By Jennifer Ashton, M.D.
“I’m a terrible mother,” one of my patients told me last year. “And I haven’t even had the baby yet!” Confused, I asked her to explain. “It’s about food,” she admitted. “After every bite, I worry about whether or not it’s good for baby. And then I feel worse, because I worry whether it’s good for me. I’m eating for two but don’t want to look and feel like it!”
As a mother of two, I know how she feels. There are few times more joyous in a woman’s life than when she learns she’s pregnant—and few times as anxious as her first meal afterwards, when the unsurety kicks in over what to eat. That’s why I wrote Eat This, Not That! When You’re Expecting. As an OB/GYN with a full-time practice—not to mention in my roles as Chief Women’s Health Correspondent at ABC News, and as co-host of The Doctors—it’s my mission to give you the most accessible, up-to-date and actionable information to ensure you stay healthy during your pregnancy, and have a beautiful, bouncy bundle of joy at the end. (And I’ve delivered more than 1,500 of them!)
That’s why my book tells you exactly which brand-names to buy at the supermarket, the precise dishes to order at your favorite restaurants and which delicious meals to cook at home, with complete trimester-by-trimester meal plans for a healthy, happy baby—and you. For starters, here are the eight pregnancy myths I hear most—and the fact behind the fiction. Incorporate this easy advice into your daily diet, and you'll look and feel better than ever, pregnant or not! And remember: For the first-ever doctor-recommended plan for baby and you, don’t miss Eat This, Not That! When You’re Expecting—available now!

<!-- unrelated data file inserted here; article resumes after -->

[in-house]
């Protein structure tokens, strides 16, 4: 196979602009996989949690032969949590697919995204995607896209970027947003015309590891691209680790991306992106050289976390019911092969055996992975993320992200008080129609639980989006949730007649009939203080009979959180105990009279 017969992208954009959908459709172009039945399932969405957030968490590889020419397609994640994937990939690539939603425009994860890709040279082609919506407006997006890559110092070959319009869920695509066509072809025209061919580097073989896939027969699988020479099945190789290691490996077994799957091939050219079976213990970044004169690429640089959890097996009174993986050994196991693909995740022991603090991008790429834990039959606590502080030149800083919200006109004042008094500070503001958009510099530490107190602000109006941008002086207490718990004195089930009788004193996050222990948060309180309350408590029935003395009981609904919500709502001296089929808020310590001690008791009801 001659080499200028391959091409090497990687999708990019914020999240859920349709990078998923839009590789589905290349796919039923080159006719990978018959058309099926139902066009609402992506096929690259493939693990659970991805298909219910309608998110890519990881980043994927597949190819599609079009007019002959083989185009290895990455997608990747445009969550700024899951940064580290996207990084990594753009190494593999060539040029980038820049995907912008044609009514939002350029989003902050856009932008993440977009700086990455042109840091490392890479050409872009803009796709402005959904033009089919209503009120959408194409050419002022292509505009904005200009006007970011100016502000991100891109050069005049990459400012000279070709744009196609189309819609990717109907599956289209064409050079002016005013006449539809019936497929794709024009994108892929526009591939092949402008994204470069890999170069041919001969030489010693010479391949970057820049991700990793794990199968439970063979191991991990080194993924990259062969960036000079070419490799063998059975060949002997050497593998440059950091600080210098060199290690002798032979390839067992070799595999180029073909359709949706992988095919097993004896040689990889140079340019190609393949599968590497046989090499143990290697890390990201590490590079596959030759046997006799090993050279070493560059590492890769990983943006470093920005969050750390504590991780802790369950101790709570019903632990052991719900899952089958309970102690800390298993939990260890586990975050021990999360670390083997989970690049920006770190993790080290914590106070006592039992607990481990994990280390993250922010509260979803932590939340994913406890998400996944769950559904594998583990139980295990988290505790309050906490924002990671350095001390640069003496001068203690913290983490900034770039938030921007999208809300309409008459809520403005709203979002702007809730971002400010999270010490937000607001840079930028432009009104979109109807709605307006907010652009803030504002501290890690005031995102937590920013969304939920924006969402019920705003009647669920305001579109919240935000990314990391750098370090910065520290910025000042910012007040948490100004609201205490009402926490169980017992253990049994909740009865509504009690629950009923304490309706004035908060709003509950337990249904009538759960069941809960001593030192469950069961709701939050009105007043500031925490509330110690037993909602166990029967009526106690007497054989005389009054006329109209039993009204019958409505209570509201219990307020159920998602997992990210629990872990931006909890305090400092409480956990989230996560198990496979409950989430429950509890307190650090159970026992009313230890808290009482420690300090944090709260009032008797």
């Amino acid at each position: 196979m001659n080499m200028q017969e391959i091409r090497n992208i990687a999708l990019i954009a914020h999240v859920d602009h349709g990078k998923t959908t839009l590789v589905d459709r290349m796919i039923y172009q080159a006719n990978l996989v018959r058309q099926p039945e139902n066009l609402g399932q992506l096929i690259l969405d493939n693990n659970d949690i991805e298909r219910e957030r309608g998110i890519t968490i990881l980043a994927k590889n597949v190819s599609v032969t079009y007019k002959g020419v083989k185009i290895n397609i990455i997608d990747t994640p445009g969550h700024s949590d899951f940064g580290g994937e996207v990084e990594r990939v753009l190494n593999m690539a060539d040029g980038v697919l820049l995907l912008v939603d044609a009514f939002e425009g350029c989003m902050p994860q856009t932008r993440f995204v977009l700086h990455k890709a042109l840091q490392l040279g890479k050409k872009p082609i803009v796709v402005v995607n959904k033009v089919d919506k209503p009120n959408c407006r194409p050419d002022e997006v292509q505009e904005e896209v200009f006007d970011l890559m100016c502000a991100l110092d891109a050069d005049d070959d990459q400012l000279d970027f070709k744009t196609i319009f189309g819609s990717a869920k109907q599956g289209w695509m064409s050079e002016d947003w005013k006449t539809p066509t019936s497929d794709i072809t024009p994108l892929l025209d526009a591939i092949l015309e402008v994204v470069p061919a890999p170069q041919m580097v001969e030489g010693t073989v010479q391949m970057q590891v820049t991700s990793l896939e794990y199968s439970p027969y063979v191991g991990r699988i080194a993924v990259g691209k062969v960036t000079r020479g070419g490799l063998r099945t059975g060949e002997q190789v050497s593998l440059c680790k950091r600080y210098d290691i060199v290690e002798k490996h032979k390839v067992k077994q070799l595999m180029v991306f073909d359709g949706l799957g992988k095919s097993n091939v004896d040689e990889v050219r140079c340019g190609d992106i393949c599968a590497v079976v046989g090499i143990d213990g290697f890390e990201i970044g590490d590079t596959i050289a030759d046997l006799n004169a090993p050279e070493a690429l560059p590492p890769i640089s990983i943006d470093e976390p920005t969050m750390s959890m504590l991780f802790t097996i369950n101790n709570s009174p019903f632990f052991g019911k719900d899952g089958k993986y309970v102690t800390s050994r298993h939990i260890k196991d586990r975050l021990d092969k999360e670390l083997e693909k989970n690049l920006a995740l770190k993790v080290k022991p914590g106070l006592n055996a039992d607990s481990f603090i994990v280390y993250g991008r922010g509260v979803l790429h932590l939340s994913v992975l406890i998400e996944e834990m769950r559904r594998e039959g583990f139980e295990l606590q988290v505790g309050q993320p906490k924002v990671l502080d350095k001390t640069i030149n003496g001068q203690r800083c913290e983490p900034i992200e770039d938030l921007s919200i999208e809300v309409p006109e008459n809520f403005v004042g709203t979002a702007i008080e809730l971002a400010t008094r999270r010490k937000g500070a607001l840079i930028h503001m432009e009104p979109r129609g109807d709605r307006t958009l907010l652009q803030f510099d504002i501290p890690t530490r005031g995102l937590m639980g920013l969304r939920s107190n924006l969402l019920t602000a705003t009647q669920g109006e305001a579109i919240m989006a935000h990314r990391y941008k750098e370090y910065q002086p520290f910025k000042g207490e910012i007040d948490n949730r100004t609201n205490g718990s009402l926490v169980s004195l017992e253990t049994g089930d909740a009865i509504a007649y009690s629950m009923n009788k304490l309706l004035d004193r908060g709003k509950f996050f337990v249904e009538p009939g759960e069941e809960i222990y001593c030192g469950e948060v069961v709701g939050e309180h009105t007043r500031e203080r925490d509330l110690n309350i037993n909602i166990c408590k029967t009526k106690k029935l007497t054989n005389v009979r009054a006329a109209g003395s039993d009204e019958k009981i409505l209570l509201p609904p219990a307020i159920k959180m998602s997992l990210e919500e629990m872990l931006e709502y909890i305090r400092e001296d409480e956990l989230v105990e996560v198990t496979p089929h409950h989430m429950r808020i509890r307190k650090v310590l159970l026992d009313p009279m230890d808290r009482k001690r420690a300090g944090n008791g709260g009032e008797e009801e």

Myth #8: You’re Eating for Two
Truth: You’re eating for you.
Yes, you’re the sole supplier of nutrients to your own body as well as that of your growing baby, but that doesn’t mean your caloric needs have doubled. In fact, eating way more than you usually would will just lead to excess weight gain, potentially longer and more complicated labor, pregnancy-induced hypertension, and gestational diabetes—all things that can put your health, and that of your unborn child, at risk.
This is where most moms go wrong. During your first trimester, you should be following a healthy, sensible eating plan that any woman, pregnant or not, could follow. In your second trimester, you’ll add a mere 300 calories to that. And in your third trimester, you’ll add 150 calories more. This exclusive, OB/GYN-designed trimester-by-trimester diet plan, complete with an aisle-by-aisle guide to your favorite brands, and restaurant survival guide, is available in Eat This, Not That! When You’re Expecting!
Myth #7: You Shouldn’t Drink Coffee
Truth: It’s actually fine in moderation.
The American College of Obstetricians and Gynecologists has given the green light to having 200 mg or less of caffeine a day. So go ahead and have one or two small, 8 ounce cups of coffee—that’s the equivalent of two short cups or one grande at Starbucks. If you want to be extra cautious, try decaf—you’ll still get a tiny dose of caffeine, plus the placebo effect of sipping on some java.
Myth #6: Spicy Foods Bring on Labor
Truth: Spice it up!